“Once you get the whole rig the short window to hunt snows runs roughly from mid-March until the season closes on April 15. You have to be out there on just the right day as the flocks push though our area … it is usually feast or famine. What keeps hardcore waterfowlers chasing snows is the fact that when you happen to be set up in the right field with the right decoy spread on the right day you will shoot more shells than all your Canada goose hunts for a season combined. When this happens, it is called a whiteout!

“The majority of snow geese that migrate though New York pass through the central region of the state, the Montezuma National Wildlife Refuge (NWR) is a big rest stop for these migrators. Hunting around the outskirts of the NWR can be fantastic at the peak of the migration. Over on the west side of Rochester there have been a decent number of snow geese the last few years that stop and refuel in the cut-corn fields around the Hamlin area up to Lake Ontario. They usually show in late March or early April, but they don’t hang around long. If you attempt to hunt them you must get on them quick before they chow and head north on their way to the Canadian Tundra.

“As much as I prefer to do my own thing while waterfowl hunting, when it comes to snow geese you are probably better off hunting with a snow goose outfitter primarily because of the number of decoys needed. It is just too pricy for the short time they are here. There are a few outfitters in the Finger Lakes area. If you Google snow goose hunting in New York you will get a list.”

I want to thank Tom for his advice. I know when he speaks it’s from experience and not just blowing smoke.

Snow goose hunting in New York has a bunch of unique regulations. Here is how they break down. Pardon me as I copy and paste:

•Season dates: January 16 – April 15, annually.

•Shooting hours: ½ hour before sunrise to ½ hour after sunset when all other waterfowl hunting seasons are closed; shooting hours end at sunset if any other waterfowl season is open.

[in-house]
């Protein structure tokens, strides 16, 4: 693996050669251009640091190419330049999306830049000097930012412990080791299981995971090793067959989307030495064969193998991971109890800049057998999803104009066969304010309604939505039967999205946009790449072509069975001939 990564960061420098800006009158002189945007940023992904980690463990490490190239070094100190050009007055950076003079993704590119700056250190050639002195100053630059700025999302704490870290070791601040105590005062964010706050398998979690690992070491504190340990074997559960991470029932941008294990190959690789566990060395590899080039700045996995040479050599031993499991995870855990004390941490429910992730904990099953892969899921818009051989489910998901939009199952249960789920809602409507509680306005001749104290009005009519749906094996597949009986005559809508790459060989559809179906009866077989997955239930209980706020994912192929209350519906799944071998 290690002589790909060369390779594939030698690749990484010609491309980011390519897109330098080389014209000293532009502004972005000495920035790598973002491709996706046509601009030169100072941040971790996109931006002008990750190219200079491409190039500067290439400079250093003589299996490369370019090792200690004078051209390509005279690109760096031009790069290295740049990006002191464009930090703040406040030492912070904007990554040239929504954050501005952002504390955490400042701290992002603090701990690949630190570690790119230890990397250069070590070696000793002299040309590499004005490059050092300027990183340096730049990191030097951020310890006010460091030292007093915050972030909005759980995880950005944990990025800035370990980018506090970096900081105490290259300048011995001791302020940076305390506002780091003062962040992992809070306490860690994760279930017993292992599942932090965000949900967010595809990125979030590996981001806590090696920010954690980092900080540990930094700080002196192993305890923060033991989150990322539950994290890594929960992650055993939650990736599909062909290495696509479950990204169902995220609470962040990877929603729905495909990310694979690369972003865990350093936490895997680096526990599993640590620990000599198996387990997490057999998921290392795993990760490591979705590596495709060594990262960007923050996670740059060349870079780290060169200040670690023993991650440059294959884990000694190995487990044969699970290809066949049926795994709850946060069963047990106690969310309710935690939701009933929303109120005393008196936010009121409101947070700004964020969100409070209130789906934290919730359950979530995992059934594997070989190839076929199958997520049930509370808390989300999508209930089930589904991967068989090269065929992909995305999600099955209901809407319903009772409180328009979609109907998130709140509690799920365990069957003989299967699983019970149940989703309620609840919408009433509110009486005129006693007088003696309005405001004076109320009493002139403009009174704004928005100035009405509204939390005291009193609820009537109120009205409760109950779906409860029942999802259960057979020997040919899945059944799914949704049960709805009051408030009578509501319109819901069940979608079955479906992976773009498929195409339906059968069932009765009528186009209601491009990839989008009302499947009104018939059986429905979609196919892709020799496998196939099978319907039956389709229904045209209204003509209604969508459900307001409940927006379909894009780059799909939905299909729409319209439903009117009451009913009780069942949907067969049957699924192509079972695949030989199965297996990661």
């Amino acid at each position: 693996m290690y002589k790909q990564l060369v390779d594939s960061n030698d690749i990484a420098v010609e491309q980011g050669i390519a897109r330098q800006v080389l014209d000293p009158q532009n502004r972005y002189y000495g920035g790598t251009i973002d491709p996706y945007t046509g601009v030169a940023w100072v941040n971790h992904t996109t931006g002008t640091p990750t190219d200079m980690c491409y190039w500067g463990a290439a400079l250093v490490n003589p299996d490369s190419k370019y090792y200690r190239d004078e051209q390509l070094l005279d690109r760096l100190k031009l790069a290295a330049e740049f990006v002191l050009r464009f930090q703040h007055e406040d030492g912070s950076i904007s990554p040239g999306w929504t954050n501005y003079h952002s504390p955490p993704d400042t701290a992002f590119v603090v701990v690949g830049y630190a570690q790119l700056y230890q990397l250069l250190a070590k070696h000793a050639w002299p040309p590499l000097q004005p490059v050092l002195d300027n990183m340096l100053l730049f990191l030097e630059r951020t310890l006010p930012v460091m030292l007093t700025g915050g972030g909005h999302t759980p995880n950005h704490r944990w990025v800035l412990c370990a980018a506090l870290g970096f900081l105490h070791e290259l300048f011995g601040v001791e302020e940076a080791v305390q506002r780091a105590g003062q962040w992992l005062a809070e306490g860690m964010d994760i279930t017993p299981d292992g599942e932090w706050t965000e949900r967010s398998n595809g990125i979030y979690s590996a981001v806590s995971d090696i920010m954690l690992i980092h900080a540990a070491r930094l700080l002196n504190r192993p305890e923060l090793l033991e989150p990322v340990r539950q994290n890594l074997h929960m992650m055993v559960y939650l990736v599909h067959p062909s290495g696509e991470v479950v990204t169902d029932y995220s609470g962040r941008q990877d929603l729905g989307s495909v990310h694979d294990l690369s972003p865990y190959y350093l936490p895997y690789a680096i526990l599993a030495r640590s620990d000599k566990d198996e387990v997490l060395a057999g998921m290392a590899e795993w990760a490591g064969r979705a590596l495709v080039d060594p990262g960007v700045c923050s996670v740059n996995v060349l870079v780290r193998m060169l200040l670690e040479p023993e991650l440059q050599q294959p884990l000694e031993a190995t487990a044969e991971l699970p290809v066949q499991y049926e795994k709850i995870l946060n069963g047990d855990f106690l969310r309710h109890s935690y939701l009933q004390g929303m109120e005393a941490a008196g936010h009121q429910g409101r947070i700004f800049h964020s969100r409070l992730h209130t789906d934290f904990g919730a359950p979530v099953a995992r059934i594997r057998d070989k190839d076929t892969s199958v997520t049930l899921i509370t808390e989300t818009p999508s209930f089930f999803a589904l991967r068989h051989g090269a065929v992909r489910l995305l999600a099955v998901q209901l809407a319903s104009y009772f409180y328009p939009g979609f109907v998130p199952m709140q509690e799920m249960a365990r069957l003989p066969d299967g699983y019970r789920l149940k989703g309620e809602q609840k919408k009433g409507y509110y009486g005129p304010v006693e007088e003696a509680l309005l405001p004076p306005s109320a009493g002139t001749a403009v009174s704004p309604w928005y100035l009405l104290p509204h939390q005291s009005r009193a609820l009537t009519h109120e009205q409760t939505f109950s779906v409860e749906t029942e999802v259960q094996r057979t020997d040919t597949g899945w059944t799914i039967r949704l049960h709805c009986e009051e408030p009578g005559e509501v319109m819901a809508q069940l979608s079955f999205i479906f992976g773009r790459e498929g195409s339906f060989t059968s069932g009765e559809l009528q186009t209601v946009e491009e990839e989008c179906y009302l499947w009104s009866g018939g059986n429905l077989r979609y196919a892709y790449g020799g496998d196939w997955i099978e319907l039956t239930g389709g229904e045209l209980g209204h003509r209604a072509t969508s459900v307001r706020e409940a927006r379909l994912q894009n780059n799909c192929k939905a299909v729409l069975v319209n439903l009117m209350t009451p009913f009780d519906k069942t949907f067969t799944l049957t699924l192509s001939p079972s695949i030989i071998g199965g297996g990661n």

•Bag limits: 25 snow geese per day, no possession limit

•Special measures allowed: electronic calls and unplugged shotguns (more than 3 shells) when all other waterfowl hunting seasons are closed.

•Non-toxic shot: required

•Requirements to participate: current hunting privileges, federal duck stamp and registration in New York’s Harvest Information Program (HIP). No special permit is required but participants must provide harvest information if requested by DEC.

Under current regulations, any person who has migratory game bird hunting privileges in New York, including a valid Harvest Information Program (“HIP”) confirmation number.

All migratory game bird hunting regulations and requirements apply to the taking of snow geese during this special harvest period. However, shooting hours are extended, use of recorded or electrically amplified calls or sounds is allowed, and use of shotguns capable of holding more than three shells is allowed whenever all other waterfowl hunting seasons are closed.

There is still time to hunt snow geese in New York before the season closes on the 15th.  Before you spend your hard-earned cash to book a trip with a snow goose guide, make sure they have been doing well recently. Don’t go by how they did a few weeks ago. The snow geese in that given area may have moved through already.

Spring is a great time to be in the outdoors so take the plug out of your waterfowl gun and go get snowed on!

You must be logged in to post a comment Login